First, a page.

*Her waves lap at the sands of shore
And mix her mists with breeze
While seagulls high above her soar
On winds that seldom ease
I think of how the wind and sea
Are bound to one another
Inseperable they’ll always be
Like child and a mother
They each exchange a property
The other needs to thrive
Gift shared between the wind and sea
So all life can survive*
This is a pure fractal artwork that was inspired by the intricate and symbiotic relationship between our atmosphere and our oceans. The sea exchanges oxygen for carbon dioxide with the atmosphere the same way a plant does, but on a much greater scale. Often this fact is forgotten when talking about the need for our forests to remain healthy to facilitate this life-sustaining exchange of gases. We have used our oceans as industrial toilets for almost two hundred years now, with the foolish philosophy of ‘out of sight… out of mind’.
In the last decade our seas have been giving us a sign of the damage we have done, and continue to do, with our industrialized ways. ‘Dead Zones’ are now found in all of earth’s oceans, and are growing steadily at an alarming rate. These dead zones are areas of the ocean that are completely depleted of their oxygen content, killing all marine life that occupy these zones. They are primarily caused by pollution from our agricultural practices, such as chemical fertilizers. These pollutants find their way to the oceans through water run off from crop fields into rivers and streams. Some of the largest dead zones in the ocean are found were these rivers meet the sea, and extend for hundreds of miles into the ocean from this confluence.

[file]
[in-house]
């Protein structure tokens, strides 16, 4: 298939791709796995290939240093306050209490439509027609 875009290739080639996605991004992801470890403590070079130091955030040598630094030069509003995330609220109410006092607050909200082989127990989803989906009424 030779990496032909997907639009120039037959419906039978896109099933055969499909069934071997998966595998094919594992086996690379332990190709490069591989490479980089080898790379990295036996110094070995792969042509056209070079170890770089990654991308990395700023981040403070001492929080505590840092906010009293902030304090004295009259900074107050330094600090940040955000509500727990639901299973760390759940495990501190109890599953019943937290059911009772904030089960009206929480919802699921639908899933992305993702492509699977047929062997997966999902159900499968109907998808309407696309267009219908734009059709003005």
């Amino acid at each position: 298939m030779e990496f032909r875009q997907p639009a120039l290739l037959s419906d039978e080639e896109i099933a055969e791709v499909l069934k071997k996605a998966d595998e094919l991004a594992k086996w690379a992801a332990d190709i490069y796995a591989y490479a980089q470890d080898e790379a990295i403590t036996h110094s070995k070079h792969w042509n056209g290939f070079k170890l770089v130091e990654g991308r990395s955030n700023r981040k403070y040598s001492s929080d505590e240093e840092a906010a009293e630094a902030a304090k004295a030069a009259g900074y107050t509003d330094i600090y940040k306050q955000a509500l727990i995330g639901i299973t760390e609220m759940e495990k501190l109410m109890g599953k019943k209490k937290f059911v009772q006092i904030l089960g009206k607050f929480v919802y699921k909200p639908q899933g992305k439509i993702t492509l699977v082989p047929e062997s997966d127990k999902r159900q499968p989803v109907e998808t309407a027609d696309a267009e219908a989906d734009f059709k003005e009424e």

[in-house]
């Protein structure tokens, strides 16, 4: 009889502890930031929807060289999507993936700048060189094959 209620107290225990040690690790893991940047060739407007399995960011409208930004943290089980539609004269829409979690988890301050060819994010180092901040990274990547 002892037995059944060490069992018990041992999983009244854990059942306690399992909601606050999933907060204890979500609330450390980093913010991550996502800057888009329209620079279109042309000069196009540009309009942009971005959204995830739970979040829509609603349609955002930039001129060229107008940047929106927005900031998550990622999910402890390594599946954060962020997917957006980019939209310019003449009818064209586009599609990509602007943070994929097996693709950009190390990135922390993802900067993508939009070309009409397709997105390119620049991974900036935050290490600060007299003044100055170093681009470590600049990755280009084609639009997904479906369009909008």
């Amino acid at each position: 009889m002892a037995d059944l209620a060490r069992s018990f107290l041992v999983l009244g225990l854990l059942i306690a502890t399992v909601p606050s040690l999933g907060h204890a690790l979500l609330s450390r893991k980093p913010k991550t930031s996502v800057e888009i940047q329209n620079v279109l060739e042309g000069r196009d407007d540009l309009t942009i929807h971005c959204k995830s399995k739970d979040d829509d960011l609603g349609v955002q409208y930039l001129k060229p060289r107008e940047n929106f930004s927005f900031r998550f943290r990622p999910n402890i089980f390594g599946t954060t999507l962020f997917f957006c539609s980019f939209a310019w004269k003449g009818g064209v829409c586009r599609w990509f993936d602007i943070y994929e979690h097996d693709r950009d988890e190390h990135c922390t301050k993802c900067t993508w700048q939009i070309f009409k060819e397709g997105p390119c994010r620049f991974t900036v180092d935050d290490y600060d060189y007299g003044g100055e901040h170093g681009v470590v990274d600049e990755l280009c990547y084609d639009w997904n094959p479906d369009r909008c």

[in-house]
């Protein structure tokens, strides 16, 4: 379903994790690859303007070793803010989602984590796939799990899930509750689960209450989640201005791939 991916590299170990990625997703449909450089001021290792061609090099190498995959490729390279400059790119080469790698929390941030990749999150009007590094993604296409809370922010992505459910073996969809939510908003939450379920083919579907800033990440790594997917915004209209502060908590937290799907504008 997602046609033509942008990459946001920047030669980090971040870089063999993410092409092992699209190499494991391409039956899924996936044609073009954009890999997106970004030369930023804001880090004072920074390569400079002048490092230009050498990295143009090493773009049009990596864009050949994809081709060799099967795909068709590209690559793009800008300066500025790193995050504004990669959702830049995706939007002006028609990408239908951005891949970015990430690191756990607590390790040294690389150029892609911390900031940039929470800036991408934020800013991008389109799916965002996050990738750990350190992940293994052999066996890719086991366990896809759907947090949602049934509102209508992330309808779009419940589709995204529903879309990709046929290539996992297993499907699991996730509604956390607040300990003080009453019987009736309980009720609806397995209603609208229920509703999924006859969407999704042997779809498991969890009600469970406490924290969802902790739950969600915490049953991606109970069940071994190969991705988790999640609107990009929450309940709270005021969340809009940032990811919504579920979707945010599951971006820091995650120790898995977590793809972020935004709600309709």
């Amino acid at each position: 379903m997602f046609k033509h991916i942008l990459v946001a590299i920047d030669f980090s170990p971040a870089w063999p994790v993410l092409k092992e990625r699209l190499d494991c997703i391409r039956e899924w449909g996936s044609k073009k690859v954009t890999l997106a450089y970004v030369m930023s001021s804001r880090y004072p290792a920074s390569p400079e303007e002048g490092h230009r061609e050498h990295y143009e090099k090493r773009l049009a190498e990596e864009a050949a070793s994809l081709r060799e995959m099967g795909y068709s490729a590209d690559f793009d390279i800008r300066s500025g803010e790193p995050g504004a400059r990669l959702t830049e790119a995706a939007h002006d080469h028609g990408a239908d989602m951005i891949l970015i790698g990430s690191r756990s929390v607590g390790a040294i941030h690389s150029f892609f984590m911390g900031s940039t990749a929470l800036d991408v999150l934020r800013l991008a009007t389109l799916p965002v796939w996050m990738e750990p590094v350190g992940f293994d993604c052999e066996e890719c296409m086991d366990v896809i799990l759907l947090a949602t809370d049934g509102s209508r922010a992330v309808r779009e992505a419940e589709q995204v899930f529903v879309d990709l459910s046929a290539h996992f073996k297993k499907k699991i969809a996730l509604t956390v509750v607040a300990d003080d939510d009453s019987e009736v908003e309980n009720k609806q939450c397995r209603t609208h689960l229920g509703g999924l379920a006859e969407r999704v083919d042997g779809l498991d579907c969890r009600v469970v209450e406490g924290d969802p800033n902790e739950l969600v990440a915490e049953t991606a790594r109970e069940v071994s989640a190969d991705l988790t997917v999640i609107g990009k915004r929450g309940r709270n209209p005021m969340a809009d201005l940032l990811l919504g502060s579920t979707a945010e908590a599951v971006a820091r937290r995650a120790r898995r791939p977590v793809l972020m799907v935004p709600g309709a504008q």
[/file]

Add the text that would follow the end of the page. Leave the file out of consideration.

We need to view our oceans as important to sustaining life, as we do the rain forests. The complex cycle between the oceans and the atmosphere is inseparable. Without healthy oceans, there will be no life on land… and without healthy lands there will be no life in our oceans. This artwork was meant to remind us all of that essential symbiotic relationship between the ocean and the sea.
This fractal artwork was created in ChaosPro. The same fractal was rendered twice, each time with a different color palette, and then composited together in Photoshop. The gradients were created using the ChaosPro gradient editor that comes packaged with the software. It was designed so it can be hung either horizontally or vertically without losing the effect. The original is 7200 × 6000 pixels at 300 pixels per inch. Below I have included a cutaway of the center at full size so you can see a bit in greater detail.